The ‘Brian Cody approach’ to grass weed control
The Brian Cody approach needs to be taken in the control of grass weeds on tillage farms – you have to hit its weak spots.
That was the analogy that Ciarán Collins – Teagasc tillage specialist – used at this week’s grass weed control event held this week on the farm of Brian and Eoin Lyons outside Ballyragget in Co. Kilkenny.
Many of those weak spots can be hit using cultural control methods.
“The best way to sum this up is that you target the weaknesses of the pest or the weed that you’re trying to deal with.”
Mentioning the All-Ireland on Sunday, Ciarán stated: “I’m sure Brian Cody is looking for weaknesses in the Tipperary team.” He added that he wont be putting the star forward on the strongest defender.
“Black-grass and Brian Cody – I don’t know if we’d put them in the same category, but you’re trying to target the weakness all of the time.
The obvious one here for us is spring planting.
“You’re trying to target the weakness and for me the biggest one is probably rotation.”
For example, sowing spring barley or oilseed rape in a rotation with winter wheat can significantly reduce black-grass infestation.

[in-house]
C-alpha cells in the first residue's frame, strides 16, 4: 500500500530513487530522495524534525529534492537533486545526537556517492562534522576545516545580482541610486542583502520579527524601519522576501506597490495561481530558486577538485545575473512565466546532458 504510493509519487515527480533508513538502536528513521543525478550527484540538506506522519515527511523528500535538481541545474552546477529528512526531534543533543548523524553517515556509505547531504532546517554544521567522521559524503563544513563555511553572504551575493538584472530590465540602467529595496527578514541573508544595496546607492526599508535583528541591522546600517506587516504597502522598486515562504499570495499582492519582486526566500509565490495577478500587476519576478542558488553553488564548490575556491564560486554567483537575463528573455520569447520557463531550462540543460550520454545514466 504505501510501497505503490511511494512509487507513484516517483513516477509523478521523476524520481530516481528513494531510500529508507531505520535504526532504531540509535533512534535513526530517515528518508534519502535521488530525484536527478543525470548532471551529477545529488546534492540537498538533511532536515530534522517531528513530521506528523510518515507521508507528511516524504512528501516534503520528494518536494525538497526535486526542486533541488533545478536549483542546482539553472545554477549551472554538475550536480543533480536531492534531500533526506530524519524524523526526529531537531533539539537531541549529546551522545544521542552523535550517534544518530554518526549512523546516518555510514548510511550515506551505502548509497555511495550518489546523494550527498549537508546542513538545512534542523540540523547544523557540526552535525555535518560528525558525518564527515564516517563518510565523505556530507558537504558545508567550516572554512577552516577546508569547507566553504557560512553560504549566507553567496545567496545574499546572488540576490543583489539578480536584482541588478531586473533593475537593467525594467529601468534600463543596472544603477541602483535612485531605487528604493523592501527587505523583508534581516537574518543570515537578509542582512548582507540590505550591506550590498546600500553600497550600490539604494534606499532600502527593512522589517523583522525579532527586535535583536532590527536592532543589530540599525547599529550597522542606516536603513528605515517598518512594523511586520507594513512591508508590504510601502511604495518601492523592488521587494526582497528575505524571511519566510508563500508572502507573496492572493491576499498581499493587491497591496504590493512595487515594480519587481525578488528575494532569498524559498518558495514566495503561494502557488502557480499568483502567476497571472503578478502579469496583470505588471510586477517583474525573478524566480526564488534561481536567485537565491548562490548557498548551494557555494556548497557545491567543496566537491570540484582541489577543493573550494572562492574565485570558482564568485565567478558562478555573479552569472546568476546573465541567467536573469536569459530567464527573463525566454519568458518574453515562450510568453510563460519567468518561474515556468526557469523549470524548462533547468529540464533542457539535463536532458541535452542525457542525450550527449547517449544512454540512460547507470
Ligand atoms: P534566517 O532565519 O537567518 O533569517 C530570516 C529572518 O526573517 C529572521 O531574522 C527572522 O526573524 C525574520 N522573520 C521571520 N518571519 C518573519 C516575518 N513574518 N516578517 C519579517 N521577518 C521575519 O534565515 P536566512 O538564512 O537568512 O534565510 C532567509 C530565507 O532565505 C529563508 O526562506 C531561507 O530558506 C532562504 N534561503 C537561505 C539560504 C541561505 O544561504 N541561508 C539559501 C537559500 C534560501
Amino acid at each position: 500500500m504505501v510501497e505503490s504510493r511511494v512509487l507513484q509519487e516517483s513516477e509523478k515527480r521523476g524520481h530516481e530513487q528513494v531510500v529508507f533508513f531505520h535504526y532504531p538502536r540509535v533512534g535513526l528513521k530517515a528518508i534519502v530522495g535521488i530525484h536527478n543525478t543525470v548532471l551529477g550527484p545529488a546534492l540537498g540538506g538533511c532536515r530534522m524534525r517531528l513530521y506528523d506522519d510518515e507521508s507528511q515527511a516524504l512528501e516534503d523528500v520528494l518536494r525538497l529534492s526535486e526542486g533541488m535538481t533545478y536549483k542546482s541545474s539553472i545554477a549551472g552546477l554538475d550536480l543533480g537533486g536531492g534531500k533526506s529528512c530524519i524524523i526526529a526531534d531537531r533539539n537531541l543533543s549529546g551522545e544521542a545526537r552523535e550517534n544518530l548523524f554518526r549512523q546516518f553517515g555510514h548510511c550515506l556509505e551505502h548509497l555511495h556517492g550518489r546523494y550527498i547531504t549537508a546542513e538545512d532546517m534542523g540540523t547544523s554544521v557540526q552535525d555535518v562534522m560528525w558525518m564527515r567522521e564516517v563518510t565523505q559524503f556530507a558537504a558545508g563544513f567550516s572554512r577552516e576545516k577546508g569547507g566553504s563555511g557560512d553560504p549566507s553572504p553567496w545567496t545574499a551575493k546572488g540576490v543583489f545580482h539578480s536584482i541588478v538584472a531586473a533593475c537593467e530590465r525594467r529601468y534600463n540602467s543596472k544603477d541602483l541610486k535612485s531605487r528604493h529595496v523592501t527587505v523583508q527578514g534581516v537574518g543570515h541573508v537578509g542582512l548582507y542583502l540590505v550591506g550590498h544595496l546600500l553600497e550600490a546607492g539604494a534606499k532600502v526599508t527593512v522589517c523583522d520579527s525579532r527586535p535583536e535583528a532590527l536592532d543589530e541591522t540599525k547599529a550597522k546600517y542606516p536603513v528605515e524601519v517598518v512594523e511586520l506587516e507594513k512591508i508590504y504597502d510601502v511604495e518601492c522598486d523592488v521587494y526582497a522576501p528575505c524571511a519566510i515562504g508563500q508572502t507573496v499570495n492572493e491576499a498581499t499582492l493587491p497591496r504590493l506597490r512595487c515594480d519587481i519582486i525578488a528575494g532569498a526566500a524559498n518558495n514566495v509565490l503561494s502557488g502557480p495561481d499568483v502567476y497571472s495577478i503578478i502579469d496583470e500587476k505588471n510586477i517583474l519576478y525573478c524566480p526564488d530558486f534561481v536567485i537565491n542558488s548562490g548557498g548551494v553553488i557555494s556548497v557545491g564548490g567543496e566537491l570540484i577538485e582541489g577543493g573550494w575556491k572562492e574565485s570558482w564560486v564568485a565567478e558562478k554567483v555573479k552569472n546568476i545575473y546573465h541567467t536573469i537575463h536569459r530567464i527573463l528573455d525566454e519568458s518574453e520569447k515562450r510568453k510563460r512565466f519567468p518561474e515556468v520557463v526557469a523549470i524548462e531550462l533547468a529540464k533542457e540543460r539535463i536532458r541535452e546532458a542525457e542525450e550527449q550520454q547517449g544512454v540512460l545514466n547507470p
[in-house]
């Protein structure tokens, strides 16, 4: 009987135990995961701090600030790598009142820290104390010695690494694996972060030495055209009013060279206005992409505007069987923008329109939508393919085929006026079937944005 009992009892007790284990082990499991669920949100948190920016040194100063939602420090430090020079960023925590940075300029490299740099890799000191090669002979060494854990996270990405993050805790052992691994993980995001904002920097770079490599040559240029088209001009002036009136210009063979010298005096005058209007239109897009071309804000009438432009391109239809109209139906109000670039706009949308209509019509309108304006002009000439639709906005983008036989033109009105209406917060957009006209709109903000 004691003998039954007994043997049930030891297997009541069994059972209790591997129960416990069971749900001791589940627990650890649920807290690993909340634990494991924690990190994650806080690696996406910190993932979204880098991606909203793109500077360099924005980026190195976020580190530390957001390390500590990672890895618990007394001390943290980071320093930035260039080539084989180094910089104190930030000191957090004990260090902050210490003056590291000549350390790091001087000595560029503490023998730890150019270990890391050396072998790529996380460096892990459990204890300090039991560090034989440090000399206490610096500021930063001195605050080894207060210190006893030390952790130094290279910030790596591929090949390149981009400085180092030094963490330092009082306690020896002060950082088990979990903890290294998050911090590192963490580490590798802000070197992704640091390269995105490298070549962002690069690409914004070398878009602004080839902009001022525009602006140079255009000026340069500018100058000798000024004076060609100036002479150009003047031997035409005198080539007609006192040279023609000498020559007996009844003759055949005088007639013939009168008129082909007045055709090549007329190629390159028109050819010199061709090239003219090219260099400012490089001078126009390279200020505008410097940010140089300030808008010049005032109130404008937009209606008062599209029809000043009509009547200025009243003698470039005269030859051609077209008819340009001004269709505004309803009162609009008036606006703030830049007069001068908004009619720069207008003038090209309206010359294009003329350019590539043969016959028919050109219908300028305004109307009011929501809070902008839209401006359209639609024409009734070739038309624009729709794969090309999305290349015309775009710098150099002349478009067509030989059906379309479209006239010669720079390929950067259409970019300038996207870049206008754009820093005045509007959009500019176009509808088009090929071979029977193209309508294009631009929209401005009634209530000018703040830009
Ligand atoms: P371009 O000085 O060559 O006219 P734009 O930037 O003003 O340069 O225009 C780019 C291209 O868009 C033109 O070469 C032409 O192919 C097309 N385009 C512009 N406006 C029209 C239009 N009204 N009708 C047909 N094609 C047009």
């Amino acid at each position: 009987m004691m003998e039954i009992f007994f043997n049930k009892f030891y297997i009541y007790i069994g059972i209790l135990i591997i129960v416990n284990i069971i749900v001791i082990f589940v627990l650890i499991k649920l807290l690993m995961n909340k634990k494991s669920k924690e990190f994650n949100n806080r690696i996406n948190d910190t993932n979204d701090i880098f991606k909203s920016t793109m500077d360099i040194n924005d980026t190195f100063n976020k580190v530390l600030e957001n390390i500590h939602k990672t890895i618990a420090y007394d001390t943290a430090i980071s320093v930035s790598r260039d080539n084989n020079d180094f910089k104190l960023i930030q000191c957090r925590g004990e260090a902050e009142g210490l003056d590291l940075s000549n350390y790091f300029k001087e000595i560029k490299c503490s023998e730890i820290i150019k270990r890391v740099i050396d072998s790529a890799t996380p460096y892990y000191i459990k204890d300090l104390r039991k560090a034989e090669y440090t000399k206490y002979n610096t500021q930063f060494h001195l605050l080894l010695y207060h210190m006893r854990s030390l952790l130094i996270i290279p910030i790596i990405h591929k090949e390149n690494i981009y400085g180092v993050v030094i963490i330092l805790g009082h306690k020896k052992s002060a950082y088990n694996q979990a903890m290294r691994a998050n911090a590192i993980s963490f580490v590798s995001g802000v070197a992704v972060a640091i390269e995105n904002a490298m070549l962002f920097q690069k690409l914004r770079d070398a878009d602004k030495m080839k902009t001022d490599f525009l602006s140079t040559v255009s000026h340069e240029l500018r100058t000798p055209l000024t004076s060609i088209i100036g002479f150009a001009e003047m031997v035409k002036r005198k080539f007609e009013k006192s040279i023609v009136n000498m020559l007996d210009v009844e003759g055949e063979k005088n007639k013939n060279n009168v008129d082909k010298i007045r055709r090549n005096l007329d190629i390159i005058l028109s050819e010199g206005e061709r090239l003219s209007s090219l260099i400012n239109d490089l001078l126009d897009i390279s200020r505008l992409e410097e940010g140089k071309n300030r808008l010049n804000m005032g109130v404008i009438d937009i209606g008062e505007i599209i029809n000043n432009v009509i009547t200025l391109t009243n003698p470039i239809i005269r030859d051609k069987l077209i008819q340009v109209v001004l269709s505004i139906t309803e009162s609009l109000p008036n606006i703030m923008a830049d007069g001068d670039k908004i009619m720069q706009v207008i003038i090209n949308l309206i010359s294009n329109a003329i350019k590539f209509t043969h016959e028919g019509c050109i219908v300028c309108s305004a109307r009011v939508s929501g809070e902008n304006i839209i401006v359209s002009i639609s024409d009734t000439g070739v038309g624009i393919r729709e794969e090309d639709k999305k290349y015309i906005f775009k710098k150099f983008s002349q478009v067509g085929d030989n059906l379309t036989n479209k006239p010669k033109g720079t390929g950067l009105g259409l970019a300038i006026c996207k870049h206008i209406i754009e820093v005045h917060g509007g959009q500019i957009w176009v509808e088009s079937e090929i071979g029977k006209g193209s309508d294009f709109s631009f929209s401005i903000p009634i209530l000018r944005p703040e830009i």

Ciarán explained that implementing cultural control methods as part of an integrated pest management strategy is essential when dealing with black-grass.
He also pointed out that work in the UK, where black-grass is a huge issue, has shown that ploughing can reduce black-grass infestation by 69%.
In winter crops, delayed drilling can reduce these numbers further. Other factors like establishing competitive crops through increased seeding rates and competitive varieties can also significantly reduce black-grass populations.
Ciarán added that the use of a herbicide is the last thing to do in black-grass control and that cultural control methods are what will have the biggest impact on the control of the grass weed.